The Surface Studio 2 Plus uses the same design as the Studio 2, albeit with a new port layout, more replaceable components, and some extra display, speaker, and security features. Performance has seen a bump thanks to an 11th Gen Intel Core i7-11370H CPU and a NVIDIA RTX 3060 discrete GPU.
- Much better port selection
- Hugely improved CPU and GPU performance
- Far more serviceable parts
- Dolby Vision and Dolby Atmos
- Improved webcam
- No SD card reader
- Extremely expensive
The Surface Studio 2 has become increasingly hard to find lately, as Microsoft has made room for the new Studio 2 Plus. Unless you can find a great deal on remaining stock, we recommend checking out the newer Studio 2 Plus model.
- Same great design
- Beautiful display
- Comes with a keyboard, mouse, and pen
- Very hard to find
- Still expensive
- Far less performance
- No serviceable parts
- Out-of-date port selection
The Surface Studio 2 is certainly showing its age these days, and many retailers (including Microsoft) have stopped offering it completely. The newly announced Surface Studio 2 Plus, while looking the same as the Studio 2, represents a significant upgrade in terms of serviceability, performance, ports, security, and extra features.
Here's a look at how the specs measure up between the Surface Studio 2 and Studio 2 Plus.
|Header Cell - Column 0||Surface Studio 2 Plus||Surface Studio 2|
|OS||Windows 11 Pro||Windows 10 Pro|
|Processor||11th Gen Intel Core i7-11370H||7th Gen Intel Core i7-7820HQ|
|RAM||32GB DDR4||16GB, 32GB DDR4|
|Graphics||NVIDIA RTX 3060 (6GB)||NVIDIA RTX 1060, NVIDIA RTX 1070|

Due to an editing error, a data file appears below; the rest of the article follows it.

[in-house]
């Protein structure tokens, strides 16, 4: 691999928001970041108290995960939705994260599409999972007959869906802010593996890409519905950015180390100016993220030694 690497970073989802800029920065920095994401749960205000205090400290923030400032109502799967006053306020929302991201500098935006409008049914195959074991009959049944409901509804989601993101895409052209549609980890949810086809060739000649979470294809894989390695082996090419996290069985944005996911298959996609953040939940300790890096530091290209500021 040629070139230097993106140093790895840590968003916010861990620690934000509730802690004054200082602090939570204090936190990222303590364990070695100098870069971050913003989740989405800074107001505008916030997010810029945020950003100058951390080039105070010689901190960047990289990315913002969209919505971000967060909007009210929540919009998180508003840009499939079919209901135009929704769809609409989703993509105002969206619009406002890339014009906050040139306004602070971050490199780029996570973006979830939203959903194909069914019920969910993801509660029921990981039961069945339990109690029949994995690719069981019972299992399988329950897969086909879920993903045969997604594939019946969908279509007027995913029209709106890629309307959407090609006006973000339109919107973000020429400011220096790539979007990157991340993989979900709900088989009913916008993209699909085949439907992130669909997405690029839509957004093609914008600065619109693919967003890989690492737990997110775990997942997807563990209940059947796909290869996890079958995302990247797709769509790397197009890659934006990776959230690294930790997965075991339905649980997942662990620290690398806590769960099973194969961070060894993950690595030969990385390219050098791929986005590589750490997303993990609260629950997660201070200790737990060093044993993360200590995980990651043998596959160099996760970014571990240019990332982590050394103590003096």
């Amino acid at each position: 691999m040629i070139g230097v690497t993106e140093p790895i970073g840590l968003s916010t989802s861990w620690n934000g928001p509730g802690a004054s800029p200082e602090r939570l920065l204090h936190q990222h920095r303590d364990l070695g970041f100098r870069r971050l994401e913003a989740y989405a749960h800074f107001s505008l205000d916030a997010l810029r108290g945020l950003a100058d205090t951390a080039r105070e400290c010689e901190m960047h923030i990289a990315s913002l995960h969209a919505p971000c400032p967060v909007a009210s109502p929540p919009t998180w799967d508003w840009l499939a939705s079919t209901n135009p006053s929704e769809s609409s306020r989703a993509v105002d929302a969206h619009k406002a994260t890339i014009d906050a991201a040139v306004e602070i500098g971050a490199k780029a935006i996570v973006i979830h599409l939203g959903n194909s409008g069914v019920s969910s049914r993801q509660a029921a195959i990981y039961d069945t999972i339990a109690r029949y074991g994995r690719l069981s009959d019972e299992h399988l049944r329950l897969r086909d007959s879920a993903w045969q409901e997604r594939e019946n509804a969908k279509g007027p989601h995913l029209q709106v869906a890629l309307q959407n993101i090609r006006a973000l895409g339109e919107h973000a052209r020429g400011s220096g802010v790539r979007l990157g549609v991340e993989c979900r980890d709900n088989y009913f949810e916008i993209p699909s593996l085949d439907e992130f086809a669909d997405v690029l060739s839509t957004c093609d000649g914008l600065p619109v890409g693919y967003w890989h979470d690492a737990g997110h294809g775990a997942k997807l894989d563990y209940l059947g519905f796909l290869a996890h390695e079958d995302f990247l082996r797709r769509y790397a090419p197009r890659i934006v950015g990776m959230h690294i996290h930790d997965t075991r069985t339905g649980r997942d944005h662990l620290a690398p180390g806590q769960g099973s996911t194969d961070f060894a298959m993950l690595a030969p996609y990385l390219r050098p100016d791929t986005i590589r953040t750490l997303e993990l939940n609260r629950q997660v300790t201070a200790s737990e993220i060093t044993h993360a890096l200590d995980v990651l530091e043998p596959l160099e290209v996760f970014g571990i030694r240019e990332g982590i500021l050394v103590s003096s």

|Storage||1TB SSD||1TB, 2TB SSD|
|Display||28 inches, touch, 3:2 aspect ratio||28 inches, touch, 3:2 aspect ratio|
|Row 6 - Cell 0||4500x3000 (192 PPI), Dolby Vision||4500x3000 (192 PPI)|
|Pen||Surface Pen (included)||Surface Pen (included)|
|Keyboard||Surface Keyboard (included)||Surface Keyboard (included)|
|Mouse||Surface Mouse (included)||Surface Mouse (included)|
|Ports||Three Thunderbolt 4, two USB-A 3.1, 3.5mm audio, Gigabit Ethernet||USB-C, four USB-A 3.0, SD card reader, 3.5mm audio, Gigabit Ethernet|
|Audio||Stereo 2.1 speakers, Dolby Atmos||Stereo 2.1 speakers, Dolby Audio|
|Row 12 - Cell 0||Dual far-field studio microphones||Stereo microphones|
|Wireless||Wi-Fi 6, Bluetooth 5.1||Wi-Fi 5, Bluetooth 4.1|
|Camera||Front-facing FHD, IR camera||Front-facing 5MP, IR camera|
|Security||TPM 2.0, Secured-core PC, IR camera||TPM|
The Surface Studio 2 Plus is expected to begin shipping in some markets October 25 with a starting price of about $4,499. There's expected to also be a version that ships without the Surface Pen, Keyboard, and Mouse that costs about $4,299. It should make a run for the best all-in-one PCs when it does launch.
Design and features
Why you can trust Windows Central Our expert reviewers spend hours testing and comparing products and services so you can choose the best for you. Find out more about how we test.
The Surface Studio 2 Plus looks a lot like the Studio 2, measuring the same dimensions and topping the scales at about the same weight. It still has a huge touch display that can fold down almost flat for a more natural inking angle, or it can stand up like a regular all-in-one PC. It's clear that Microsoft focused on changing up the internals, though there are some exterior differences.